Twenty years ago, WWF WrestleFest was THE multiplayer arcade experience. Okay, that’s not entirely true. There was this other game called Street Fighter II that was pretty popular around that time, but it was certainly the best wrestling game at the time. Moreover, the presentation was, for its time, top notch. Mean Gene Okerlund provided commentary between fights that advanced the story mode, wrestlers had entrance animations as they made their way to the ring, and wrestlers were introduced by a ring announcer before the match began.
I have a lot of fond memories of playing WWF WrestleFest with my friends. While Street Fighter II got more playtime courtesy accurate console ports, the memories of sitting around and feeding quarters into Technos’ little slice of the squared circle will forever remain a fond one. It was a four-player, button-mashing blast.Since then, a lot of things have changed. Wrestling games got better courtesy of the Nintendo 64. Wrestling became a fast-paced, high-impact form of entertainment with flashy finishing moves. Hulk Hogan turned heel and then kept wrestling way, way, way past his prime. Oh, and the WWF somehow lost its name to the World Wildlife Foundation.
So, twenty years later, how does a basically unchanged WrestleFest engine feel? When you’re in game, yeah, it’s pretty good. It’s still a button masher. The animation is still shoddy at best. And wrestlers still have a limited move set that, meaning only John Cena feels right. (Wrestling fans know what I’m talking about.)
However, a lot of the presentation that made WWF WrestleFest solid have gone missing. Gone is the original game’s repetitive announcer, but part of the charm went with it. Mean Gene Okerlund may show up between fights, but there’s no voice acting accompanying it. A ring announcer does introduce wrestlers pre-fight, but it’s inexplicably drowned out by crowd noise. To top it off, the game’s sound effects seem to have gone missing. Anyone who’s ever watched wrestling is familiar with the amplified “thud” when a wrestler hits the mat, but that’s not to be found. All-in-all, WWE WrestleFest is inferior to the original in every way.
Moreover, as a game as decidedly retro as this one is, the switch to “realistic” character models is questionable. The 1991 Technos original used sprites that resembled their work in Double Dragon. This would be time-consuming, admittedly, but surely could have been done considering how few frames would actually need to be made. Instead, what we have here appears to be sprites a la Street Fighter IV on iOS, where they took 3D models and simply digitized them. It looks awful and lifeless compared to the original.
Take a look at the screen below for a comparison of the two games and then try to defend the new look. Retina display iPhones and high definition consoles deserve better than that garbage on the right.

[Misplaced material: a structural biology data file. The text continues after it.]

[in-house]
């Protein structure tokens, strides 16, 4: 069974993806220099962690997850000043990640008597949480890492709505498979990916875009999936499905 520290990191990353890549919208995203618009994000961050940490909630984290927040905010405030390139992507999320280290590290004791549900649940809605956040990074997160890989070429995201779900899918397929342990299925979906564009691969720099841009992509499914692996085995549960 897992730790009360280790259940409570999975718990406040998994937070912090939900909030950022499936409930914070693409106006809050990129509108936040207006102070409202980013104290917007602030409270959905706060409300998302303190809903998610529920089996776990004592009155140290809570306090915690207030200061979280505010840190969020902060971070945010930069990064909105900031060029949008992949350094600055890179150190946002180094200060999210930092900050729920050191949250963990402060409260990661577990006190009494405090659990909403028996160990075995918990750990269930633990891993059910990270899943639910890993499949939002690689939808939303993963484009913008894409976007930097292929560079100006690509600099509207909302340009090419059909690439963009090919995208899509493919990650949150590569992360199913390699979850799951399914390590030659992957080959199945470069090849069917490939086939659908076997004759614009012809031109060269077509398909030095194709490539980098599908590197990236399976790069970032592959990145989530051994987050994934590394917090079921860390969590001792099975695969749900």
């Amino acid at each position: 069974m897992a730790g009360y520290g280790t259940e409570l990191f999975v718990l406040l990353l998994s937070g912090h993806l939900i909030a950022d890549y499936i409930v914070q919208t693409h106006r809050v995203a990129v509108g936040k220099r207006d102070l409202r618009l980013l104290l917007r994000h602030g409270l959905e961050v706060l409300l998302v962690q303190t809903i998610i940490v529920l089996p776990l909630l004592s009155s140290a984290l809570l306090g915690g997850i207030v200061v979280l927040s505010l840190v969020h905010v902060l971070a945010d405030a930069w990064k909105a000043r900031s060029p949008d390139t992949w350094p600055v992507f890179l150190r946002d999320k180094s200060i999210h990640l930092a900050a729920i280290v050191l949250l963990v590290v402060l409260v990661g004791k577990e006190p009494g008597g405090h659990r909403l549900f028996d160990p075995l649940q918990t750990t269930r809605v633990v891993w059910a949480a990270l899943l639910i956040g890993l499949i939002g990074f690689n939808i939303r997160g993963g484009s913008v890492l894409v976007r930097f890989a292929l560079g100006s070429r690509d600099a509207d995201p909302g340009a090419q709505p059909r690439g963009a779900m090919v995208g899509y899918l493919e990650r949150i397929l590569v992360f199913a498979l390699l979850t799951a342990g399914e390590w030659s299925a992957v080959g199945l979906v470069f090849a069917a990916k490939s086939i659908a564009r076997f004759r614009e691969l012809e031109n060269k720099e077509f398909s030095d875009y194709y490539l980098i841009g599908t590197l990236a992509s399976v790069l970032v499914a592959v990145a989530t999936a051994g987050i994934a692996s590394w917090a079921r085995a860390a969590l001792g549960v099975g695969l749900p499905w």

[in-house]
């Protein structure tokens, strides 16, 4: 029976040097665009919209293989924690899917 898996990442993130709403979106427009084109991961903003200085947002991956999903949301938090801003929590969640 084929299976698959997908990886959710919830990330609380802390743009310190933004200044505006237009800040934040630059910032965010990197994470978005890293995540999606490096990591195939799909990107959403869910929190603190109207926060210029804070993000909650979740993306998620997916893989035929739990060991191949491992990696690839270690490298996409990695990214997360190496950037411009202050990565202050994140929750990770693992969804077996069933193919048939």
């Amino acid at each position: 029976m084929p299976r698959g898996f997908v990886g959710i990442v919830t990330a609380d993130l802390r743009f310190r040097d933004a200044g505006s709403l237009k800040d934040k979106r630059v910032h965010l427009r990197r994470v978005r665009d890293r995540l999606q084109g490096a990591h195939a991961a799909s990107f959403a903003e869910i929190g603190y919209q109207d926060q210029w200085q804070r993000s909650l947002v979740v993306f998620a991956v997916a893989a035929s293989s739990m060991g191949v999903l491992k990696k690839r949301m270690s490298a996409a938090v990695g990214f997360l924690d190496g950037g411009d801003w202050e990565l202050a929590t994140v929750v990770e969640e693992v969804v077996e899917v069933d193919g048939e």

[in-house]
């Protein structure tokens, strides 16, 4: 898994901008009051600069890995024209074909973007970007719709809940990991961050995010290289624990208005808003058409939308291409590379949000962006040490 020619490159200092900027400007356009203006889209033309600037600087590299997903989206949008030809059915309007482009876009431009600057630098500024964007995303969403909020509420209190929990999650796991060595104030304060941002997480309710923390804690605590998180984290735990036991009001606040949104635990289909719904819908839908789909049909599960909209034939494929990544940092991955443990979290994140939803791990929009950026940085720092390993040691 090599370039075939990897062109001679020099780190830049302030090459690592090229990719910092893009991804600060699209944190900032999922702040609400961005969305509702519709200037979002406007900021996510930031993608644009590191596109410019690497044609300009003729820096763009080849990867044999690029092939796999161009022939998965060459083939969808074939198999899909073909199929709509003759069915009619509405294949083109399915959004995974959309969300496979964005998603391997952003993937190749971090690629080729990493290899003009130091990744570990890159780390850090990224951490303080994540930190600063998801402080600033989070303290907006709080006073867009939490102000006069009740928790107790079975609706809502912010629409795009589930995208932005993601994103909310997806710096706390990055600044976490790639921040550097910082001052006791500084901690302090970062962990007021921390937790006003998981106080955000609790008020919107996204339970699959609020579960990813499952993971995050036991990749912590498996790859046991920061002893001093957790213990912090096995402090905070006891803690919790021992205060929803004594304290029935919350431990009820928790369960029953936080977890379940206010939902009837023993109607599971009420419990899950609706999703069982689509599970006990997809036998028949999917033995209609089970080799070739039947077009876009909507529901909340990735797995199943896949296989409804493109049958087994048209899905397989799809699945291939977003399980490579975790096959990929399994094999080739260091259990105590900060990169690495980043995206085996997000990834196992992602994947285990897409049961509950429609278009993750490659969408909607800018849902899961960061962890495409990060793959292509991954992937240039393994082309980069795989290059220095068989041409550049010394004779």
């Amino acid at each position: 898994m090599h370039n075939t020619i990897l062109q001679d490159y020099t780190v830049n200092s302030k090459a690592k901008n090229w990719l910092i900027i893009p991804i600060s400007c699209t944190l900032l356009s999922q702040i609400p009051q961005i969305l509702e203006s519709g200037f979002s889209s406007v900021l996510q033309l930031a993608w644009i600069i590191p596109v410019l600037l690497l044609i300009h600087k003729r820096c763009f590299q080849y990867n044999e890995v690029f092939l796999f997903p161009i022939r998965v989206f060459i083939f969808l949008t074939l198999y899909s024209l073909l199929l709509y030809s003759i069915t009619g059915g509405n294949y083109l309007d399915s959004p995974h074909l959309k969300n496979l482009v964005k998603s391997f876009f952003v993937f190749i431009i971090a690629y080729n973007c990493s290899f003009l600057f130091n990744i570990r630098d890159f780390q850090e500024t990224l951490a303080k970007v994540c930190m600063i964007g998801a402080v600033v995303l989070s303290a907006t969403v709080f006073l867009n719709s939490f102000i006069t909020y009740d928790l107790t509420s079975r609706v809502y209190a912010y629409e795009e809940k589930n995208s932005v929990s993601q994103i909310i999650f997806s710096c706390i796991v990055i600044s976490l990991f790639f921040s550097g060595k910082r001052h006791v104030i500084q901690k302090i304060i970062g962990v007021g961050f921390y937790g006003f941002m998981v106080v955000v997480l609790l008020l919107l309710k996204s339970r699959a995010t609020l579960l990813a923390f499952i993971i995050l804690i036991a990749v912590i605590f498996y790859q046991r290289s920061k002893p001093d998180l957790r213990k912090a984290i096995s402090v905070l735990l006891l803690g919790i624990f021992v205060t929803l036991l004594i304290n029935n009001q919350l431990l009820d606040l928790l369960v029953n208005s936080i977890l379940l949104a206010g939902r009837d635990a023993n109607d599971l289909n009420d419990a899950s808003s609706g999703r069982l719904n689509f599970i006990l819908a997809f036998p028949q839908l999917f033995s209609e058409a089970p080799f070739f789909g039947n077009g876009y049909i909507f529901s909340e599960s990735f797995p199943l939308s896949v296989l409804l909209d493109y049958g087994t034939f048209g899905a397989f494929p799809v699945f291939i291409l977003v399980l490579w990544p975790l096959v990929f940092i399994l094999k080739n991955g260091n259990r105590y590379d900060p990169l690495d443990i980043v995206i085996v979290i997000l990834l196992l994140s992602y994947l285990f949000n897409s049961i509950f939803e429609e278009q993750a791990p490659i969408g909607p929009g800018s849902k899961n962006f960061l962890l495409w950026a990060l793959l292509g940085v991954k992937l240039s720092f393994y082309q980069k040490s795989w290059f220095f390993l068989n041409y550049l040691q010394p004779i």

This lack of direction just leads to the game feeling all wrong. The people from the NBA Jam revival at Electronic Arts picked Mark Turmell’s brain before actually moving forward with the re-make, but there’s no way anyone at THQ consulted with developers from Technos before making this. They likely just picked up the license and went about their merry way programming this game.
Nostalgia can cloud your perception. WWE WrestleFest will likely get a pass from people like me, who grew up punching friends while mashing buttons on the arcade cabinet. People who grew up watching G.I. Joe and couldn’t wait to see Sgt. Slaughter on Saturday Night’s Main Event. People who remember Macho Man marrying Miss Elizabeth fondly and tied bands around their arms pretending to be the Ultimate Warrior. Hulkamaniacs, brother.
WWE WrestleFest was rushed. It reeks of it. Missing and drowned-out sounds, lifeless graphics, limited move sets, long loading times, a laughable “lightning” effect when using a submission move, and day one DLC with the promise of more to come makes this seem like a conscious effort to grab as much cash with as little effort as possible. This game is like a cover song. Some people will say it’s better than the original, but most will find it lacking.
I wanted so badly to like this game. Even as I sat down at the computer, I was ready to say good things about it. Then I realized, as I was writing, that WWE WrestleFest is a shell of what it used to be, unable to decide if it wants to adhere to the past or be relevant in the present, and ends up an average-at-best game because of it.
(WWE WrestleFest Premium features four game modes with eight wrestlers, but lacks GameCenter leaderboards or achievements. The iPhone version costs $2.99, while the iPad version costs $3.99. Five additional wrestlers can be unlocked via in-app purchase for $.99 with a promise of five more DLC character packs in the future.)Tweet
About the Author
|Fade to Slack is a founding member of Delta Attack, an American expatriate in South Korea, and a true believer in the legitimacy of mobile gaming.
Keep up with him on Twitter at https://twitter.com/Fade2Slack so he can justify having a Twitter account.
Fade to Slack has written 308 posts on Delta Attack.